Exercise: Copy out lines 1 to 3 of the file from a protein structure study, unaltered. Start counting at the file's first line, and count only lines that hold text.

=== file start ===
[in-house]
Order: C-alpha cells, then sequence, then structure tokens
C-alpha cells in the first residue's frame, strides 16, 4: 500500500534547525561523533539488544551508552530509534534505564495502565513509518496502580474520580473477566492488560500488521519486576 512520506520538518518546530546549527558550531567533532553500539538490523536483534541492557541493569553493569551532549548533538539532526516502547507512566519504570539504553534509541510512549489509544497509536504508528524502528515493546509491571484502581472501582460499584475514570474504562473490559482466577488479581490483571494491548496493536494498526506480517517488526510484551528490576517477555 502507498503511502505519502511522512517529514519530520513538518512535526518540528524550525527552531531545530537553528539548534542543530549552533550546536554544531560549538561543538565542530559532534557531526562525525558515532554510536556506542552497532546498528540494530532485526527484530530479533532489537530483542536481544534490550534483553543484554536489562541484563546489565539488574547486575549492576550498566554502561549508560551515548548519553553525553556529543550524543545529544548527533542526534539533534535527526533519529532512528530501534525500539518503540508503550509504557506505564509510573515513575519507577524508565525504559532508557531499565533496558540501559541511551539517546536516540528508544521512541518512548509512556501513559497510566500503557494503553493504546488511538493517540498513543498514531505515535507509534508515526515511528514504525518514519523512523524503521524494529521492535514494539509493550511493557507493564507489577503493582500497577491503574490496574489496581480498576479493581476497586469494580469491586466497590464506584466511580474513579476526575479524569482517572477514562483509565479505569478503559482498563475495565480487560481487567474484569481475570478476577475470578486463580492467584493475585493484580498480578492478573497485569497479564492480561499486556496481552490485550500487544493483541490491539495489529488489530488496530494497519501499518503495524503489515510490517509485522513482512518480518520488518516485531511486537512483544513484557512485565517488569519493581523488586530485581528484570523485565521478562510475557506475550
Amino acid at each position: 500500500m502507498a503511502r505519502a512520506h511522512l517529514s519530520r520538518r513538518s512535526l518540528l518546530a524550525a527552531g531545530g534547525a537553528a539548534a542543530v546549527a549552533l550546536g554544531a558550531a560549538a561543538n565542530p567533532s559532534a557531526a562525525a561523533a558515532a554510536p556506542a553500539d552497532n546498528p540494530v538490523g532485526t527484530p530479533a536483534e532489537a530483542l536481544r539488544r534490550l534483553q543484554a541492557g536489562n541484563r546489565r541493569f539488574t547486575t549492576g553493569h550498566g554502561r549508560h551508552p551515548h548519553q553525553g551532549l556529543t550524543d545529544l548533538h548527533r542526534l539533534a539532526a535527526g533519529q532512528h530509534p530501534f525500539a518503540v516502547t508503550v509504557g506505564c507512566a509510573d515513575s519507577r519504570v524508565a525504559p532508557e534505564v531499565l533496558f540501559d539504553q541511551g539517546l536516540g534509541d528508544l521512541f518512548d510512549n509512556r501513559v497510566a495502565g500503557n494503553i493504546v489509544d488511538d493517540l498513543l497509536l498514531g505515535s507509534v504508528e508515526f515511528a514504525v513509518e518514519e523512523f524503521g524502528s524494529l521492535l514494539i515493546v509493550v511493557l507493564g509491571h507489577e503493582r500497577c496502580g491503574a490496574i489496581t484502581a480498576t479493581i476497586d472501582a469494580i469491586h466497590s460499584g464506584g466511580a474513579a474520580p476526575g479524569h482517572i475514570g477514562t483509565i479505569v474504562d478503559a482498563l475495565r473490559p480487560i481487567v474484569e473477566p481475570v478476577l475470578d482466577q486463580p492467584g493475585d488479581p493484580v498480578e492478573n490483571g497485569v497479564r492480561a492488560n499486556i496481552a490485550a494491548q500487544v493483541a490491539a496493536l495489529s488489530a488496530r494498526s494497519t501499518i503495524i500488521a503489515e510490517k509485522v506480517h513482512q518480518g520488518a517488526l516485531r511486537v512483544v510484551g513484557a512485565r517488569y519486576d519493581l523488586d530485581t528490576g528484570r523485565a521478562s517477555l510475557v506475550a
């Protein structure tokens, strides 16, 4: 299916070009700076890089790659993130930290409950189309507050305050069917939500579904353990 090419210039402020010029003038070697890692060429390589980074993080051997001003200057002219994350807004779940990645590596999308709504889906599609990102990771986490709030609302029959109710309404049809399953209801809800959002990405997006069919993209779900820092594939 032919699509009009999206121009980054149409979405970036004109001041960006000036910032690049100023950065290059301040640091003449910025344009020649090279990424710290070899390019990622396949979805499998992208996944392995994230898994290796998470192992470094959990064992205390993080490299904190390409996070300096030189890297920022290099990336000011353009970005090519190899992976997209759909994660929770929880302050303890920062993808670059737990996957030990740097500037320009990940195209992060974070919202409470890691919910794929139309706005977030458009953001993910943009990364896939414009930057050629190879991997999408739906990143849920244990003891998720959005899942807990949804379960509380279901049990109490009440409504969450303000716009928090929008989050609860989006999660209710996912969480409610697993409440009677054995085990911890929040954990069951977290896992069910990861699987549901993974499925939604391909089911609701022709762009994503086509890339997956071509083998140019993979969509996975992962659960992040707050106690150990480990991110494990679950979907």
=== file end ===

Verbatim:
[in-house]
Order: C-alpha cells, then sequence, then structure tokens
C-alpha cells in the first residue's frame, strides 16, 4: 500500500534547525561523533539488544551508552530509534534505564495502565513509518496502580474520580473477566492488560500488521519486576 512520506520538518518546530546549527558550531567533532553500539538490523536483534541492557541493569553493569551532549548533538539532526516502547507512566519504570539504553534509541510512549489509544497509536504508528524502528515493546509491571484502581472501582460499584475514570474504562473490559482466577488479581490483571494491548496493536494498526506480517517488526510484551528490576517477555 502507498503511502505519502511522512517529514519530520513538518512535526518540528524550525527552531531545530537553528539548534542543530549552533550546536554544531560549538561543538565542530559532534557531526562525525558515532554510536556506542552497532546498528540494530532485526527484530530479533532489537530483542536481544534490550534483553543484554536489562541484563546489565539488574547486575549492576550498566554502561549508560551515548548519553553525553556529543550524543545529544548527533542526534539533534535527526533519529532512528530501534525500539518503540508503550509504557506505564509510573515513575519507577524508565525504559532508557531499565533496558540501559541511551539517546536516540528508544521512541518512548509512556501513559497510566500503557494503553493504546488511538493517540498513543498514531505515535507509534508515526515511528514504525518514519523512523524503521524494529521492535514494539509493550511493557507493564507489577503493582500497577491503574490496574489496581480498576479493581476497586469494580469491586466497590464506584466511580474513579476526575479524569482517572477514562483509565479505569478503559482498563475495565480487560481487567474484569481475570478476577475470578486463580492467584493475585493484580498480578492478573497485569497479564492480561499486556496481552490485550500487544493483541490491539495489529488489530488496530494497519501499518503495524503489515510490517509485522513482512518480518520488518516485531511486537512483544513484557512485565517488569519493581523488586530485581528484570523485565521478562510475557506475550